If I speak in the tongues of men and of angels, but have not love, I am a noisy gong or a clanging cymbal. And if I have prophetic powers, and understand all mysteries and all knowledge, and if I have all faith, so as to remove mountains, but have not love, I am nothing. If I give away all I have, and if I deliver up my body to be burned, but have not love, I gain nothing.
1 Corinthians 13:1-3
Recently I have discovered that I do not excel in being loving. I have known for some time that I wasn't the most compassionate or patient person. These virtues have been earmarked for improvement in my life for a while. But it wasn't until I read Donald S. Whitney's Ten Questions to Diagnose Your Spiritual Health that I realized just how short I fall of embodying the supreme Christian virtue of love. Since Christmas is a time for families, and since often our families suffer the most at the hands of our character flaws, I thought this would be a good time to post a section from Whitney's book covering parts of the chapter entitled "Are You More Loving?". (I also very highly recommend Whitney's Spiritual Disciplines for the Christian Life. It should probably be on every believer's bookshelf.) I hope this quoted section nourishes and challenges your heart as much as it did mine.
(The rest of this post is quoted from Donald S. Whitney's Ten Questions to Diagnose Your Spiritual Health pages 39-42.)
Love is the badge and character of Christianity. A Christian may advance in many areas including the the ability to witness, teach or even preach..., but these mean little without growth in the most important Christian distinctive- love.
Some people flatter themselves about how loving they are. They know that nothing means more to them than their children. Holidays are always spent with family. They consider themselves good neighbors and devoted friends. As their family and circle of friends grow, their love grows with it, right?
Too often we wrongly classify as love what the King James Version of the Bible calls “natural affection” (see Romans 1:31 and 2 Timothy 3:3). In normal circumstances, parents love their children, family members love each other, and people love their friends. This is true for Christians and nonChristians alike. God made us in such a way that, even in a fallen world, we naturally love certain people, thus the term natural affection... Many people, therefore, are congratulating themselves for what amounts to merely being human, and they conclude amiss that this innate love testifies of spiritual health.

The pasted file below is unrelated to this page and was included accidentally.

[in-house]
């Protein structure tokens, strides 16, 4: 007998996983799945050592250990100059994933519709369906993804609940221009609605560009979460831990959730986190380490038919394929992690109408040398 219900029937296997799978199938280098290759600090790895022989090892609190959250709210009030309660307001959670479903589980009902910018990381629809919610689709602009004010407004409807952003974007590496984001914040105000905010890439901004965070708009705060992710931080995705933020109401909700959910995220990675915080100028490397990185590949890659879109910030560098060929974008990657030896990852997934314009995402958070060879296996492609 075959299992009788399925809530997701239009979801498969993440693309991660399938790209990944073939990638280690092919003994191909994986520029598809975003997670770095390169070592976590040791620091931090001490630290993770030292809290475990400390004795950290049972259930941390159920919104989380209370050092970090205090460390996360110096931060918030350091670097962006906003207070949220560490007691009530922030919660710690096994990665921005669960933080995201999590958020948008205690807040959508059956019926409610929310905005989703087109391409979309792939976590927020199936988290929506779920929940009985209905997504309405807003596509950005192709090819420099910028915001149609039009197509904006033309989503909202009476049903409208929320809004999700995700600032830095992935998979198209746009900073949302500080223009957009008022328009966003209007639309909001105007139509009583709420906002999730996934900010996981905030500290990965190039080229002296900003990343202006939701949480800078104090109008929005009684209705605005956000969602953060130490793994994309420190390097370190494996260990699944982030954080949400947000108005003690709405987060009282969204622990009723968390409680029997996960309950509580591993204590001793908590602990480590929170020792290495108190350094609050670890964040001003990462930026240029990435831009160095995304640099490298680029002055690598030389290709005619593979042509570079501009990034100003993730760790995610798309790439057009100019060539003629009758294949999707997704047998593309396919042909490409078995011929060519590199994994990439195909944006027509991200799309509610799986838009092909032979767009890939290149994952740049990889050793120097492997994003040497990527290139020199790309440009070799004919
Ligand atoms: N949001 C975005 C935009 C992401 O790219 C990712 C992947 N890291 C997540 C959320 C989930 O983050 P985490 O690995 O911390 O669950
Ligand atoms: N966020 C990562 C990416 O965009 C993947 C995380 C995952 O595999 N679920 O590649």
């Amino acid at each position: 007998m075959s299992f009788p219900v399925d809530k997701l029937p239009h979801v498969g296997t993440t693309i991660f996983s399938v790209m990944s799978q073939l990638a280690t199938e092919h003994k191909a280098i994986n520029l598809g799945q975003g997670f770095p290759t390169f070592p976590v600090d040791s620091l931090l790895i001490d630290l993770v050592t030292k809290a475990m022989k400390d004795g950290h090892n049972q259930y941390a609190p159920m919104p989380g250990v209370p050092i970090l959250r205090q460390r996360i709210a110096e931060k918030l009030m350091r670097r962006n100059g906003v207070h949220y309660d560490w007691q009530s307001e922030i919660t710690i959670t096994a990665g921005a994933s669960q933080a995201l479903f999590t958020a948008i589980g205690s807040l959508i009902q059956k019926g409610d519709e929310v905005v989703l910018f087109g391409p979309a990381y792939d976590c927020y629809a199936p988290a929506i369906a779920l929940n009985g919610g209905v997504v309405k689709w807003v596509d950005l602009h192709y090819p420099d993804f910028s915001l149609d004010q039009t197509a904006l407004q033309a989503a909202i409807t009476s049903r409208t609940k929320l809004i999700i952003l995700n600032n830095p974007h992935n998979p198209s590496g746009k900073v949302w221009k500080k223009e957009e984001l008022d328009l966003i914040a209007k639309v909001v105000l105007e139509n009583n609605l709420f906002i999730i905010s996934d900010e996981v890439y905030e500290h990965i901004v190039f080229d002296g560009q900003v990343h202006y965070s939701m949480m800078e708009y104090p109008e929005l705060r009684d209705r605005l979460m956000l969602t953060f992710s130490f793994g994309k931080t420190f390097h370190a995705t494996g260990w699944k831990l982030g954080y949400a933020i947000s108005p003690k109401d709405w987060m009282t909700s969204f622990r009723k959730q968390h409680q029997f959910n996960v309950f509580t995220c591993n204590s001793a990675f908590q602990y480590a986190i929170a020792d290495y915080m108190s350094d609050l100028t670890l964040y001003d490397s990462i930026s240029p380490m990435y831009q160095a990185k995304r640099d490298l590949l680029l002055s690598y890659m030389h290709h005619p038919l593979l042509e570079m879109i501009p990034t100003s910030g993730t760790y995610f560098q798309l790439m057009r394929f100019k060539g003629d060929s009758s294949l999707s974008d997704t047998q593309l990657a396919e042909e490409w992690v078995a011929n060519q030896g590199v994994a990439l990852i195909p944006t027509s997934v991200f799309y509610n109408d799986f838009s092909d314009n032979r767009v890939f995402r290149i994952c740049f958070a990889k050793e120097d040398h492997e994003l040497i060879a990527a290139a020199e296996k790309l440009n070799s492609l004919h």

Besides natural affection, there is another counterfeit love. Its loving actions are only a veneer for too much self-love. Any benefits it brings to others are secondary to the question, “Does it please me first?” A man will be absolutely convinced that he loves a beautiful woman, and indeed will do almost anything for her. He adores her, thinks of her constantly, and wants nothing more than her. But the truth is, he loves her only for what she does to and for him. She excites, intrigues, and arouses him. He does want her to be happy, but in reality he wants her to find her happiness in bringing pleasure to him. And he continues to love her only to the degree that she continues to please him. He will do nothing for her willingly or without hypocrisy unless it brings pleasure for him to do it anyway. This kind of love is just as common in other relationships as romantic ones. With parents or children, siblings, neighbors, or friends, we can act in loving ways, but either heartlessly or only because it pleases us to do so. We do not measure our growth in Christlikeness by the vicissitudes of this kind of love.
A similar counterfeit is the “I’ll love you if you’ll love me” type of love. This kind of love doesn't originate from a commitment to love, nor from a desire to be like Christ, but simply dispense love as a quip pro quo. This is not Christian love, rather it is the epitome of worldly love. Jesus put it this way: "But if you love those who love you, what credit is that to you? For even sinners love those who love them" (Luke 6:32). Edwards portrayed those who love like this:
They are full of dear affections to some, and full of bitterness toward others. They are knit to their own party, them that approve of them, love them and admire them; but are fierce against those that oppose and dislike them. Some show great affection for their neighbors,... the children of God abroad; and at the same time are uncomfortable and churlish towards their wives and other near relations at home, and are very negligent of relative duties.Can anyone think he is growing in love and thus becoming more like Jesus when, just like those who hated Jesus, he only loves with a reciprocal love? The test of Christlikeness is not the greatness of your love toward those who love you, but the bounty of your love toward those who do not.